Twitter's Jack Dorsey: 'I Don't Use a Lot of Facebook Products—Any Actually'

Twitter boss Jack Dorsey has said he doesn't use Facebook products and takes "different approaches" to rival CEO Mark Zuckerberg.

The billionaire entrepreneur, 43, who leads Twitter and the mobile payments company Square, revealed his anti-Facebook app choices during a recent conversation with Rich Kleiman on the first episode of the podcast "The Boardroom: Out of Office."

Kleiman, who is friends with Dorsey, is a businessman and sports agent. He co-founded Thirty Five Ventures and manages Brooklyn Nets forward Kevin Durant.

His recent chat with Dorsey, which aired earlier this month, made it clear that the Twitter boss is not personally a fan of Zuckerberg's company's suite of apps, which are used by billions of people and includes Facebook, WhatsApp and Instagram.

"I don't really use an Instagram. I love what Snapchat has innovated around, I think they're phenomenal. I don't use a lot of Facebook products—any, actually," Dorsey said during a segment in which Kleiman was ranking choices of social media apps.

When Kleiman asked for the preference of his associate Gianni Harrell, the response was Instagram, Snapchat, and Twitter—in that order. Dorsey, when asked the same question, noted that his own choice was the "exact opposite of that."

Directly after, Dorsey was asked in a light-hearted way if he had "beef" with Zuckerberg to which he replied: "Uh, there's different approaches Rich," before laughing. Business Insider first reported Dorsey's most recent comments about Zuckerberg, 36.

The differences between Twitter and Facebook have become much more apparent over the past year, with Dorsey's site banning all political ads and taking a stricter approach to moderating policy-breaking content uploaded by President Donald Trump.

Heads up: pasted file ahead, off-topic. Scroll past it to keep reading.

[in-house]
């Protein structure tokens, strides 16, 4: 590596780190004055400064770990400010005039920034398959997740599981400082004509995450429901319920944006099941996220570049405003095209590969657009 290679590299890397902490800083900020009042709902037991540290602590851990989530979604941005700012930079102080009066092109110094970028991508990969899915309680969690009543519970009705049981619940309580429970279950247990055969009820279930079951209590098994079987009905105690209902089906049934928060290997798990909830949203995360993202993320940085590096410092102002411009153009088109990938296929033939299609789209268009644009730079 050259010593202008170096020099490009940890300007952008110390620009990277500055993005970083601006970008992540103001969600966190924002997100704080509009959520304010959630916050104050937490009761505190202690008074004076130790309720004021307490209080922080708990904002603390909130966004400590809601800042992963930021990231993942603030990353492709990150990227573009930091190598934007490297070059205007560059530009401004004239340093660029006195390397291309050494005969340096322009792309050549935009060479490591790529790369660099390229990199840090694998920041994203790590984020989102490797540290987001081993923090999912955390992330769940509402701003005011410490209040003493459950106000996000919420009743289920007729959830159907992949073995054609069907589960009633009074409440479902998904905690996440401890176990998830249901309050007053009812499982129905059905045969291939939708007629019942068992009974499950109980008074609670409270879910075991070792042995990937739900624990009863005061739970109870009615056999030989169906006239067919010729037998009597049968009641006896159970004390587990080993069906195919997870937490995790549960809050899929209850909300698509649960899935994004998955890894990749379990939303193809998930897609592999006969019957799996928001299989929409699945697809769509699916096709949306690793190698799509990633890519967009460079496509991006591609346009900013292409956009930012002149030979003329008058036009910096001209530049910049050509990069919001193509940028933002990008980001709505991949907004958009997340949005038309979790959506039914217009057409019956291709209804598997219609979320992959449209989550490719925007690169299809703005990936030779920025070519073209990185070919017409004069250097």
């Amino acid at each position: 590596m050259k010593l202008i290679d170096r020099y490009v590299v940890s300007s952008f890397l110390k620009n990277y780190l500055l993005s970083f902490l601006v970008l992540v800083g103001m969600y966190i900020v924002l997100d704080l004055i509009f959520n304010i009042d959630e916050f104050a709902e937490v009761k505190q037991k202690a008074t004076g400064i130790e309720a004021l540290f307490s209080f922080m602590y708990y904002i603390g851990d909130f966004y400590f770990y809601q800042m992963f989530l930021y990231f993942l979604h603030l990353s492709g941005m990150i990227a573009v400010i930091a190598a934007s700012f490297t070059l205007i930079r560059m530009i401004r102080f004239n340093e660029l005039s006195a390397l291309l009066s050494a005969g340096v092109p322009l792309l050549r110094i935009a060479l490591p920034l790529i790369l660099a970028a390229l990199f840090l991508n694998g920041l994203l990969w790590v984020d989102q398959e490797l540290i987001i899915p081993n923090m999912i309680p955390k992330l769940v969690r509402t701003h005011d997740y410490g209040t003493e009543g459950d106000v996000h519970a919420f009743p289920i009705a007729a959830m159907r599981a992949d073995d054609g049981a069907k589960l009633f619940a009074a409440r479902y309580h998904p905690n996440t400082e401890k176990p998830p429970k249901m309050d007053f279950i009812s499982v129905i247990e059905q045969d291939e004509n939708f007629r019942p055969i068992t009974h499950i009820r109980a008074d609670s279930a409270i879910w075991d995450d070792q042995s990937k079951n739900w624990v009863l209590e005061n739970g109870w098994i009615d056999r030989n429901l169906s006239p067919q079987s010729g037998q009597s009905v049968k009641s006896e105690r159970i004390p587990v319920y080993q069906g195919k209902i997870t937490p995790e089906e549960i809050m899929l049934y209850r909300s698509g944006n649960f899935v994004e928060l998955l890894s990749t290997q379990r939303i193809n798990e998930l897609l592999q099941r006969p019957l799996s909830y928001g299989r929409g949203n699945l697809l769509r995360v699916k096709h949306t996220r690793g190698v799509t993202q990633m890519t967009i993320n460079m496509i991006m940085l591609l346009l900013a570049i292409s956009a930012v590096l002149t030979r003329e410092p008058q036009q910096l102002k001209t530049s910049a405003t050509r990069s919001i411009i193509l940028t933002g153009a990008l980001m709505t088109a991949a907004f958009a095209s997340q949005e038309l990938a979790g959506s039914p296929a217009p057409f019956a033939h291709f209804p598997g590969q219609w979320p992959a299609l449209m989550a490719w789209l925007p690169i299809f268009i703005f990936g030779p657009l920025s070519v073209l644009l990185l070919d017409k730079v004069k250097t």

Last October, Dorsey criticized Facebook during an appearance at the Twitter News Conference in New York, noting that he disagreed with comments made by Zuckerberg about free speech and his decision not to fact-check paid political messaging.

"We talk a lot about speech and expression and we don't talk about reach enough, and we don't talk about amplification," Dorsey had said at the time. "And reach and amplification was not represented in that speech."

His criticism stemmed from a lectureZuckerberg gave at Georgetown University, in which he defended Facebook's moderation policies and claimed he had been inspired by the events during the Iraq war, ignoring tellings that suggest Facebook's earliest iteration was actually a way to compare and rate students' attractiveness.

"There's some amount of revisionist history in all his storytelling," Dorsey said. "It takes away from the authenticity and genuineness of what we're trying to do."

Dorsey unfollowed Zuckerberg on Twitter last December. Zuckerberg's account, @finkd, has posted 12 times since 2009.

Twitter CEO Jack Dorsey
Twitter CEO Jack Dorsey speaks during a press event at CES 2019 at the Aria Resort & Casino on January 9, 2019 in Las Vegas, Nevada. David Becker/Getty